TMTW #437 – TCJA Allows Bonus Depreciation on Purchase of Leased Vehicle

Tax and Money Tip of the Week:
TCJA Allows Bonus Depreciation on Purchase of Leased Vehicle
June 12, 2019 | No. 437


Before the Tax Cuts and Jobs Act (TCJA), your purchase of the vehicle you were leasing did not qualify for either Section 179 expensing or bonus depreciation. But times have changed.

The TCJA made two changes that mean 100 percent bonus depreciation is available on the vehicle you lease and then purchase, regardless of whether you purchase it during the lease term or at the end of the lease. The two technical reasons you can do this are as follows:

  1. During the lease, you had no depreciable interest.

 

  1. Bonus depreciation is now available on used property.

Technically, the two changes work like this:

  • While you were leasing the vehicle, you had no depreciable interest in the vehicle. The lessor depreciated the vehicle. You, the lessee, paid rent.

 

  • Your purchase of the vehicle that you were leasing is the purchase of a vehicle that you had NOT used under the bonus depreciation law, because you did not have a depreciable interest in it at any time.

Example. You pay $32,000 for a pickup truck that you have been leasing for business purposes. The pickup truck has a gross vehicle weight rating of 6,531 pounds, and your mileage log proves 90 percent business use. You may use bonus depreciation to deduct the $28,800 business cost of the pickup ($32,000 x 90 percent).

Note the difference: As with prior law, with Section 179 expensing, you get no additional deductions. But with bonus depreciation, you can expense your entire business cost.

Questions or Comments?
You can add comments on the blog, call 919-847-2981, or visit our web site. We look forward to hearing from you.

Mark Vitek, CPA/PFS, CFP®
…until next week

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TMTW #436 – Backdoor Roth IRA Opportunities Still Available After TCJA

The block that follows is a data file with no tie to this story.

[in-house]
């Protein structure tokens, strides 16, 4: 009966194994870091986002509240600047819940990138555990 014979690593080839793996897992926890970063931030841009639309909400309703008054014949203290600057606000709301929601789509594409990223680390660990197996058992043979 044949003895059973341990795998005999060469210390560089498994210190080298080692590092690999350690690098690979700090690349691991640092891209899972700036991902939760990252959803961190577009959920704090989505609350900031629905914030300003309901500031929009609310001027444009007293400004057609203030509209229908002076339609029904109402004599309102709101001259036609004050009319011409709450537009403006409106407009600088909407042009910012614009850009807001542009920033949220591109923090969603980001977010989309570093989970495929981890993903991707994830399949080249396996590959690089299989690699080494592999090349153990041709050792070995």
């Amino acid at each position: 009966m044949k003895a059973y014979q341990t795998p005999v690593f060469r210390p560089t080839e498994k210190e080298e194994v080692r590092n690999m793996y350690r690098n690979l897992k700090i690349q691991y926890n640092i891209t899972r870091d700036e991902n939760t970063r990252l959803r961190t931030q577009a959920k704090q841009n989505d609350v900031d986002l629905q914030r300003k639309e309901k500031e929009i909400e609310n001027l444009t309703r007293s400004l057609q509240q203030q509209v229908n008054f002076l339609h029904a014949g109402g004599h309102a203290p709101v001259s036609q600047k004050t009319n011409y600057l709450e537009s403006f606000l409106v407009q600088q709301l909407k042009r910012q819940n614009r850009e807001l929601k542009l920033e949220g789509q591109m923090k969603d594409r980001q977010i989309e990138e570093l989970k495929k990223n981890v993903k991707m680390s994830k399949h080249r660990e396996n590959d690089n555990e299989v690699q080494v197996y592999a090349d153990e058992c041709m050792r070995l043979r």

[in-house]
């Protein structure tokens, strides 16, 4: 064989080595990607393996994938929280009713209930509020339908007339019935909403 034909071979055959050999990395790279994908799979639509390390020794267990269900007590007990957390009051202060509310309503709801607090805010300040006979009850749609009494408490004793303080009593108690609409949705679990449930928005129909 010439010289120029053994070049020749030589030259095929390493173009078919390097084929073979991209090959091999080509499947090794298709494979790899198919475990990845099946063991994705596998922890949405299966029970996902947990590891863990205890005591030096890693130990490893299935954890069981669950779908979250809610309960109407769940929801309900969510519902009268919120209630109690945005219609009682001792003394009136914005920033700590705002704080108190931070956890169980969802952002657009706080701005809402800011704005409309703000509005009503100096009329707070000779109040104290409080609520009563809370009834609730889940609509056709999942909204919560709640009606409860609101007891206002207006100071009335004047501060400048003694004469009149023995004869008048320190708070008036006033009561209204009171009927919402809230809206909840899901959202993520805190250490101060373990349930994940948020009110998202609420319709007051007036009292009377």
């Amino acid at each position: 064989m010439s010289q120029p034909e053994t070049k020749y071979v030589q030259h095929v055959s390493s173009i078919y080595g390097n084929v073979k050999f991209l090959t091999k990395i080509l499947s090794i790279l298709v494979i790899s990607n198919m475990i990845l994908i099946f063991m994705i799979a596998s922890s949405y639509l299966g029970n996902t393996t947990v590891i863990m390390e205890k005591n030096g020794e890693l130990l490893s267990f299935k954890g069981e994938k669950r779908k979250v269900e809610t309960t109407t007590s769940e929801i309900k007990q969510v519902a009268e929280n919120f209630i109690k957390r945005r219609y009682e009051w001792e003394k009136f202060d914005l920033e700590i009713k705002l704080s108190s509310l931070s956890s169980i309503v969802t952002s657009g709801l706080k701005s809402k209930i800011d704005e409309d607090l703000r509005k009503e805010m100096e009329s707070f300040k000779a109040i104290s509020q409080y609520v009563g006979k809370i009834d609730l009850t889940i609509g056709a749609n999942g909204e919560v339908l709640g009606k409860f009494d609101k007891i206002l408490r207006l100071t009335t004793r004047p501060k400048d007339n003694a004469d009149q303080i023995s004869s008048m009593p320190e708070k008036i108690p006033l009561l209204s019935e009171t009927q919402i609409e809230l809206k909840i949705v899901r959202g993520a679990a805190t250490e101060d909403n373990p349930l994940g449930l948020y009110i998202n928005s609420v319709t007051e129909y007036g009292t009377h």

Tax and Money Tip of the Week:
Backdoor Roth IRA Opportunities Still Available After TCJA
June 5, 2019 | No. 436

Good news. The Tax Cuts and Jobs Act (TCJA) did not harm the backdoor Roth strategy.

As you likely know, the Roth IRA is a terrific way to grow your wealth with a minimum tax downside because you pay the taxes up front and then, with the proper holding period, pay no taxes after that.

But if you earn too much, you’re completely barred from contributing to a Roth IRA unless you can use the backdoor Roth technique, which involves making a nondeductible contribution to a traditional IRA and then rolling that money into a Roth.

The backdoor Roth strategy has been around for a good nine years, and it has experienced no trouble that we are aware of, so we think it’s a good strategy. We also like the recent notations in the legislative history and the comments from the IRS spokesperson that show approval of the strategy.

Keep in mind that with some planning, you can avoid any taxes on the rollover. For example, if you have an existing traditional IRA, you can move those monies to your qualified plan to avoid having the backdoor strategy trigger some taxes. And if you have no traditional IRA, the nondeductible contribution to the traditional IRA and the subsequent rollover to the Roth IRA triggers no taxes.

Questions or Comments?
You can add comments on the blog, call 919-847-2981, or visit our web site. We look forward to hearing from you.

Mark Vitek, CPA/PFS, CFP®
…until next week

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TMTW #435 – Happy Memorial Day!

Tax and Money Tip of the Week:
Happy Memorial Day!
May 22, 2019 | No. 435


We would like to take the time to wish everyone a safe and happy Memorial Day!

Questions or Comments?
You can add comments on the blog, call 919-847-2981, or visit our web site. We look forward to hearing from you.

Mark Vitek, CPA/PFS, CFP®
…until next week

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TMTW #434 – Don’t Claim Social Security at 62. Unless…

Tax and Money Tip of the Week:
Don’t Claim Social Security at 62. Unless…
May 15, 2019 | No. 434

Click Here to read about claiming Social Security from an article in The Wall Street Journal’.

Questions or Comments?
You can add comments on the blog, call 919-847-2981, or visit our web site. We look forward to hearing from you.

Mark Vitek, CPA/PFS, CFP®
…until next time

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TMTW # 433 – Get ready to launch a solo 401K retirement plan